Category Archives: Mac

Plenty of Space Left for OS-level Innovation

As one of the few people still left without circles to drag people into I had to find some other ways to occupy some spare cycles this weekend.

One of the things I ended up spending time with was videos from Apple’s WWDC 2011, as I was curious to see what core OS changes they are making with Lion.

I’ve long been a fan of Apple Engineering and admire the really great software they are building on top of their excellent Unix foundations. The highlight in Lion for me is probably the App Sandbox. Though XPC, Versions and push notifications/iCloud are all very interesting.

The App Sandbox gives each application which opts to use it a private container. File, network and hardware access are all prevented by default unless the app has registered for an exception. Once sandboxed the application can only access files within its sandbox, if the file access exceptions are enabled the user allows the application access to other files through the standard file access sheet (dialog) and behind the scenes the Powerbox has access to the full file system and gives file access to the selected file to the application.

This means in the worst case a compromised application should only ever be able to affect the few files the user has chosen to allow into the sandbox, rather than being able to wreak havoc with the entire file system.

The App Sandbox impresses me for many reasons:

  • Learning about it I had an aha moment, I immediately began to imagine the underlying implementation of such a container mechanism.
  • The developer positioning is excellent; “come play in our sandbox and we’ll keep you and your users safe” rather than talk of jails, etc. The positioning as a last line of defence seems wise also.
  • They have a well tested kernel-level technology for sandboxing from the iOS and are able to leverage this technology created for handsets on the desktop, thanks to their shared core OS.
  • It’s trivially easy to adopt for most developers and has a clear and easy to use migration path.
    All a developer need do is opt in to the sandbox, pick which of the small amount of exceptions (15 or so?) they want for their app and that’s it.
    Migration is handled through a manifest file which tells the OS where to pull files from on first run of the newly sandboxed application.
  • Powerbox is a badly named but cleverly designed arbitrator allowing applications to work as usual whilst still offering users protection. All the application need do is use standard Apple API’s and the OS does the real work.

Next I’m going to go and read up on Linux security mechanisms. I expect that at least one of the kernel-level security frameworks will enable such behaviour, I just wonder if they are so easy for developers to adopt. Guiltily I’ve gotten into the habit of disabling SELinux each time I do a clean OS install, because when it first started cropping up there were too many things I wanted to do which were blocked and not enough time, inclination or (if I recall correctly) documentation for me to work out how to get do them in a compliant way.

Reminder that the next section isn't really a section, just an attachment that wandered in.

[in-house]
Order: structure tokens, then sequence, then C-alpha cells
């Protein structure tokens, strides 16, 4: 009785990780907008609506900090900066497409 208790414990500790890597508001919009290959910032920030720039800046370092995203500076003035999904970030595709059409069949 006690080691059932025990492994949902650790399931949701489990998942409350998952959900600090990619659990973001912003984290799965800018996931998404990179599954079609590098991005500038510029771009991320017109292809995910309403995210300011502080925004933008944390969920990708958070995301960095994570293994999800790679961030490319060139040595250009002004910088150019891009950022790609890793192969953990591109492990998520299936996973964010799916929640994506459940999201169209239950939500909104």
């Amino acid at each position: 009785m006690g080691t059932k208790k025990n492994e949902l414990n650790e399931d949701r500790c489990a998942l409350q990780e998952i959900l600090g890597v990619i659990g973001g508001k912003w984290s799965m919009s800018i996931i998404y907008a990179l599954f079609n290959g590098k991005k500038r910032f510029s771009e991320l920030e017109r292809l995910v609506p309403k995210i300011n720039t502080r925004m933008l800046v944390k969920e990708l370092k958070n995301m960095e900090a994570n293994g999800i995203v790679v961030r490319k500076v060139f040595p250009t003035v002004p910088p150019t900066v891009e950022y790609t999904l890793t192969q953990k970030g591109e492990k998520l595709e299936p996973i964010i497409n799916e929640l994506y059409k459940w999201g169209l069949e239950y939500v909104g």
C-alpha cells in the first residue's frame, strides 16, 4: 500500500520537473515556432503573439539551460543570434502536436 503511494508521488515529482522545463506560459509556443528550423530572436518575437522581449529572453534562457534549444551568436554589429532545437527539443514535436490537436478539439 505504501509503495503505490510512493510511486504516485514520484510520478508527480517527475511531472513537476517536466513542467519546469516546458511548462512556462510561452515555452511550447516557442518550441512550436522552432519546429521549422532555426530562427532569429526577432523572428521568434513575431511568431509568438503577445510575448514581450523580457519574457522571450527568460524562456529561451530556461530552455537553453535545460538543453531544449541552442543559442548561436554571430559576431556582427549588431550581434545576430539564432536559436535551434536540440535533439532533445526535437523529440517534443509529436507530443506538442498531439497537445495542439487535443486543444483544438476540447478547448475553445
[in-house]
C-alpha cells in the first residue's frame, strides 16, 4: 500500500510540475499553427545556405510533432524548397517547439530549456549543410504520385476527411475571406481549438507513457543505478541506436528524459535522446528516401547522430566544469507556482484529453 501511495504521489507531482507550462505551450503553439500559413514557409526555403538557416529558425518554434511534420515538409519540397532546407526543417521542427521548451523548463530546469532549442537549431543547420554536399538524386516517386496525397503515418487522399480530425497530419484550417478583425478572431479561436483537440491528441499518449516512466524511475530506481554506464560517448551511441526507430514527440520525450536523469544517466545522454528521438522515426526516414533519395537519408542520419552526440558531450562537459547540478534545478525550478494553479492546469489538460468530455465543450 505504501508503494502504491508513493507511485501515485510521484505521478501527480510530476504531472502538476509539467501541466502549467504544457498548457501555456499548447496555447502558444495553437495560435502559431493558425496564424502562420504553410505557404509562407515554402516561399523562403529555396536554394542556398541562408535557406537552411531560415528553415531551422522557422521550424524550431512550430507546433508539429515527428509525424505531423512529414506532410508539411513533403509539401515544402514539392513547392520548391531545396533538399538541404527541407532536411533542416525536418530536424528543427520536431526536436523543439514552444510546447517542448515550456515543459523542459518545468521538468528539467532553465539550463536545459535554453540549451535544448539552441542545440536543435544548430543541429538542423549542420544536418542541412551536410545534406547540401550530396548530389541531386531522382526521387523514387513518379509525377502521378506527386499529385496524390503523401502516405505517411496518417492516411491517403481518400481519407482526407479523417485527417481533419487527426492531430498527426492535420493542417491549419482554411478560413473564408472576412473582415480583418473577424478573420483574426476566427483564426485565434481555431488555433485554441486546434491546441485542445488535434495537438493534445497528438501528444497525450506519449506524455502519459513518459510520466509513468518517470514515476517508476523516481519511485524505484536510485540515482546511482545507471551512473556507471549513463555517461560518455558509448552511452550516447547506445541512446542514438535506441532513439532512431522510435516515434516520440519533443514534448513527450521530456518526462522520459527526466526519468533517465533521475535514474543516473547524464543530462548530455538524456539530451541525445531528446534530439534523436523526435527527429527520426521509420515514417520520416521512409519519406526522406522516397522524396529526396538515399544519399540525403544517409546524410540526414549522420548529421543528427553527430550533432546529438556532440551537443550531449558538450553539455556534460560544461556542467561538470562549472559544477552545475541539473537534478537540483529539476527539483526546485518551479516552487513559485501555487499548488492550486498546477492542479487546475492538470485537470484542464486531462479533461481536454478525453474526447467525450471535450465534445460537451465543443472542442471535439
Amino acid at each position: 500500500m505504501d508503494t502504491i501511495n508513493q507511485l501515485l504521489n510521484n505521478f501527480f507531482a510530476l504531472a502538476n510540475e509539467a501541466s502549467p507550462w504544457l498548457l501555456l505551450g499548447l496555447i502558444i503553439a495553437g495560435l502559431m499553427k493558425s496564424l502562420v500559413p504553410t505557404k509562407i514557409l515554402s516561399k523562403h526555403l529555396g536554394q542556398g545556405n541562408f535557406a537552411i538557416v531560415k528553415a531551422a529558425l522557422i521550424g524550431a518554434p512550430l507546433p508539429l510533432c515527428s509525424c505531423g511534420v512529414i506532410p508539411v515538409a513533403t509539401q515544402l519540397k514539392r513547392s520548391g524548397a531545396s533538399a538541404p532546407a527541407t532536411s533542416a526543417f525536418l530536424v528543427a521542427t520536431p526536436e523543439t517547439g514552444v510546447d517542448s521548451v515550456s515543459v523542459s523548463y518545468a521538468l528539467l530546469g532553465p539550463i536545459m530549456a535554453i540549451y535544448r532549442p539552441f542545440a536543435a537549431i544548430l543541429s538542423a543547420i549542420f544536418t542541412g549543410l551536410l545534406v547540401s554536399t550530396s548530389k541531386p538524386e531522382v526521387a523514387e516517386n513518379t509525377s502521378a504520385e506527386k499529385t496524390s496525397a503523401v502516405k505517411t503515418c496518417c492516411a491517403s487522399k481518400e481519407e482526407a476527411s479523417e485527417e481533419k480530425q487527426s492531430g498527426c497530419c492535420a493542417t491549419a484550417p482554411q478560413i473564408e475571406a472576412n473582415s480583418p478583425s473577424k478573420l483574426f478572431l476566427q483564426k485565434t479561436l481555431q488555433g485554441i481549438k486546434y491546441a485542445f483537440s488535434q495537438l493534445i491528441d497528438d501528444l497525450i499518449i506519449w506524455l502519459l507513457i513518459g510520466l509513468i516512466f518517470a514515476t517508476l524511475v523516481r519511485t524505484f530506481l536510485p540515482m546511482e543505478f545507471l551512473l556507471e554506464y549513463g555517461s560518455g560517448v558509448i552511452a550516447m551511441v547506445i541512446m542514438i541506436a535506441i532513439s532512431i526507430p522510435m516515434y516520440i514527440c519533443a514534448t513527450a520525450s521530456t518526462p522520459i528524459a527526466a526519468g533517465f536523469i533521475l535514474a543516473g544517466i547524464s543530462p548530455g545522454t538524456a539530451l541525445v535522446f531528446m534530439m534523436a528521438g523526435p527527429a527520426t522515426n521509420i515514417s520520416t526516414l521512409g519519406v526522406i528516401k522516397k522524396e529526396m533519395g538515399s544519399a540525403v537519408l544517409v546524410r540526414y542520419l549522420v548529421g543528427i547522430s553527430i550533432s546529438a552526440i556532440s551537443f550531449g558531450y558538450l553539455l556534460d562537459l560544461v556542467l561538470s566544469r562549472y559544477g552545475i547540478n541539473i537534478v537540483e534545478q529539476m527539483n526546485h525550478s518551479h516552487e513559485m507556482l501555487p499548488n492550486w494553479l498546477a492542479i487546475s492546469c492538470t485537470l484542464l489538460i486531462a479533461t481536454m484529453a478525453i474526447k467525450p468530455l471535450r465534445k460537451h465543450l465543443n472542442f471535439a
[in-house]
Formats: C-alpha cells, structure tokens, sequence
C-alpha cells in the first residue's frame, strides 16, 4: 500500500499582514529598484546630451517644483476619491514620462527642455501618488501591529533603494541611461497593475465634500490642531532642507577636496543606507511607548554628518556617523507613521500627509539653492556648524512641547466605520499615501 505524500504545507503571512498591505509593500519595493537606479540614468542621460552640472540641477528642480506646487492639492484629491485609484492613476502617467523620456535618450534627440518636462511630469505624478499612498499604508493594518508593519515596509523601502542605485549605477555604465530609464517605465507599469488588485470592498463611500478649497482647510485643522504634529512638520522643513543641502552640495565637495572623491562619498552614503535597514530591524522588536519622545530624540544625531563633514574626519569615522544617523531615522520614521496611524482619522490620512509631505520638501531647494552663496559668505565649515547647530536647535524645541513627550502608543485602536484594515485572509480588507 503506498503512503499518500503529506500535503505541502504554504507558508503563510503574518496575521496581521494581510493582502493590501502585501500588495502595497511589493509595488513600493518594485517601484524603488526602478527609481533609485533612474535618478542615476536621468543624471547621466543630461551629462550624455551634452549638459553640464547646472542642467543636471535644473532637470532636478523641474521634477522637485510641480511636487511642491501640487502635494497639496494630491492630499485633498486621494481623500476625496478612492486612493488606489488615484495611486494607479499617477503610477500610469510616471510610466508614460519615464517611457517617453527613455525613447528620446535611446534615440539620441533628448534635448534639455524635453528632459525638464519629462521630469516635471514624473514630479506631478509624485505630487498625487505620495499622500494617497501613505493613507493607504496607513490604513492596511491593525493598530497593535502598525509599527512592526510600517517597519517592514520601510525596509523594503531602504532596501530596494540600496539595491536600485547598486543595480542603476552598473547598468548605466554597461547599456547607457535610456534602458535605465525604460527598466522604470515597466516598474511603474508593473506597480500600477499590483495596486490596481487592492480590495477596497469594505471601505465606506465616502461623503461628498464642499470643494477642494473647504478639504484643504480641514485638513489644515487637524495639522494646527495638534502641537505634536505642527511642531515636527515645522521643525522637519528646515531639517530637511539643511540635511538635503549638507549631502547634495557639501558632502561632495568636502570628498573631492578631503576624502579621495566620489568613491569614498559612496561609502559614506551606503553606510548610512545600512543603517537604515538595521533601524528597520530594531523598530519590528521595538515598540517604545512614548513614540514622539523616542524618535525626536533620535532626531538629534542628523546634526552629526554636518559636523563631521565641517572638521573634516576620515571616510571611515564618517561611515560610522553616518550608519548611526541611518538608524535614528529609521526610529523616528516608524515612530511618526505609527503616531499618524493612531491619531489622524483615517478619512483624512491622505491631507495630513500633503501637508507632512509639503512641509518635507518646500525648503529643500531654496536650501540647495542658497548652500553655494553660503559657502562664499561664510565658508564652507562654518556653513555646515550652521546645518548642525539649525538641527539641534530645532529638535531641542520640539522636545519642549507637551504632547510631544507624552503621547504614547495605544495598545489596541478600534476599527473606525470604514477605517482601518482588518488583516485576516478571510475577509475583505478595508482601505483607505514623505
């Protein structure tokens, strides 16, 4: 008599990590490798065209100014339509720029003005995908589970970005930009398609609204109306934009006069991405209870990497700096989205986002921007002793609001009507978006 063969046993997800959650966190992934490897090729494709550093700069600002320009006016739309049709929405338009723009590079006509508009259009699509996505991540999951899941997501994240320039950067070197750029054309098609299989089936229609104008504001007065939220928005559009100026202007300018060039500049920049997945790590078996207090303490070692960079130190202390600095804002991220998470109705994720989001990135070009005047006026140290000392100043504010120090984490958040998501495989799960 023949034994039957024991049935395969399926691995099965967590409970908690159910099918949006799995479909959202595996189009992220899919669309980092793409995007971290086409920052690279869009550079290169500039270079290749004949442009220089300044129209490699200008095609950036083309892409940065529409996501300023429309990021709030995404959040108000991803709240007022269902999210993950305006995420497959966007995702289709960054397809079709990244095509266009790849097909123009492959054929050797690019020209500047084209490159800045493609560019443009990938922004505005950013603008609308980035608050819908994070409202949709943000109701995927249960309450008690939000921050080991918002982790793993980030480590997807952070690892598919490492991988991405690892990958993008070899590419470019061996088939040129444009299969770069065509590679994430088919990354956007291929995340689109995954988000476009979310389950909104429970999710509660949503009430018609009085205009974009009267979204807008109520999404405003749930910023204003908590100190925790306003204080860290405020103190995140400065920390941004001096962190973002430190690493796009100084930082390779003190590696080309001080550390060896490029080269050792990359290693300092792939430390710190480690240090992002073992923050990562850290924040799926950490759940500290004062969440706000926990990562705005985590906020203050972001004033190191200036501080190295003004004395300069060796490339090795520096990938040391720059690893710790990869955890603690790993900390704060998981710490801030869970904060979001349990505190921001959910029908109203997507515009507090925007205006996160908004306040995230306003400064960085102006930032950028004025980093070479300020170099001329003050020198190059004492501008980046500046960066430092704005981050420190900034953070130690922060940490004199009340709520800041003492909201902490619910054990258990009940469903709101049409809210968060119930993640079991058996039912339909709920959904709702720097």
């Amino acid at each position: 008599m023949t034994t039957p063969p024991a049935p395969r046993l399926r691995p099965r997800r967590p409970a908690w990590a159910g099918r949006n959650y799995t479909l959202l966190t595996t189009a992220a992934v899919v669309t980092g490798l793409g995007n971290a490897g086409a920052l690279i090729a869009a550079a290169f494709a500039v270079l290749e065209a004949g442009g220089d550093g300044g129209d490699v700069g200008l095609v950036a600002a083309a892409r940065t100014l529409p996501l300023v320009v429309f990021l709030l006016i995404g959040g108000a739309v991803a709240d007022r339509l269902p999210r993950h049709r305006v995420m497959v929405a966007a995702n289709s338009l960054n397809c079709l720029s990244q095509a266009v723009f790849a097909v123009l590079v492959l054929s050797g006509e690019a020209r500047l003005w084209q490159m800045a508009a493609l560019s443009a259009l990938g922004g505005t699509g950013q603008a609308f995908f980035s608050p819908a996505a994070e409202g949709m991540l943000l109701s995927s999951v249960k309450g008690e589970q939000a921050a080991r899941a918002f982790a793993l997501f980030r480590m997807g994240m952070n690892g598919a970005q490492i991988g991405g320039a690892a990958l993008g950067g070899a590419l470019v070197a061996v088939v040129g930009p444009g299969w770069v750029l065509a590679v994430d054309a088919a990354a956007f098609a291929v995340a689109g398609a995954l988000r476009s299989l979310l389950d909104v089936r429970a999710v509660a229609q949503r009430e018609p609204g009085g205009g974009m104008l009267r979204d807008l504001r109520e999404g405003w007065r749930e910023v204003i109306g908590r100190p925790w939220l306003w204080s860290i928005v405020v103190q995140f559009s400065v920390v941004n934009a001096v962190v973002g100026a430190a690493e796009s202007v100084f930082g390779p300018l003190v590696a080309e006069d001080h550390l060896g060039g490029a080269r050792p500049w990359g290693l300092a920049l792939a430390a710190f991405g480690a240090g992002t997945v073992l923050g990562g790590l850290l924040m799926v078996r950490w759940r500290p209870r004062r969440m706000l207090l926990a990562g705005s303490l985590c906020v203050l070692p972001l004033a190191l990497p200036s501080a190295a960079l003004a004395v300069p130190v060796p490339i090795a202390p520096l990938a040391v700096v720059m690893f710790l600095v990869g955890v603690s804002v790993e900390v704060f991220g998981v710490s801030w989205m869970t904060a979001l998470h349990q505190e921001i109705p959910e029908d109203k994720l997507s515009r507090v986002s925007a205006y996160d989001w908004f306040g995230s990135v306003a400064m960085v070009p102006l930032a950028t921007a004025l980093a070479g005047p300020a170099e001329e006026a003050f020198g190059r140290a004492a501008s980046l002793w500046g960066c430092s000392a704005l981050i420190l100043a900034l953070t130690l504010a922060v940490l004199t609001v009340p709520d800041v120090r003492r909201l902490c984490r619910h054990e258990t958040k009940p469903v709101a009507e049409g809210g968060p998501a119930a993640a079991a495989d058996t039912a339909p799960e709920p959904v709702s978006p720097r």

I wonder how much has changed in the intervening years and what SMACK and Tomoyo do differently?

Update: I may have mocked the term Powerbox but it’s not one Apple coined, browsing some security focused OS research I discovered the term again and a little more digging revealed that Wikipedia has a section on it in their File Dialog page and that Capdesk was the first desktop environment to include a Powerbox file dialog.

Why I Loved Being a Mac OS X User and My High Hopes for Fedora 9

I’ve previously mentioned that I’m now running a Linux laptop as my primary (non-work) machine. I still miss aspects of using an iBook, but fortunately it looks like Fedora 9 is set to abolish the remaining issues – further cementing my use of Linux on a laptop.

First of all I should mention the things that I loved about using my iBook with OS X throughout my University career and beyond, it’s also probably useful to mention why I wanted to switch to Linux full time.

My use case for my primary machine has always been a little strange, unlike most geeks (who seem to have at least two machines in regular use) I like to have only one computer upon which I do all of my work and store all of my data. Because I move around quite a bit (and have done since I started university) a desktop is less than practical as it means only being able to use the machine when I am in one location, so about 3-4 days of the week on average.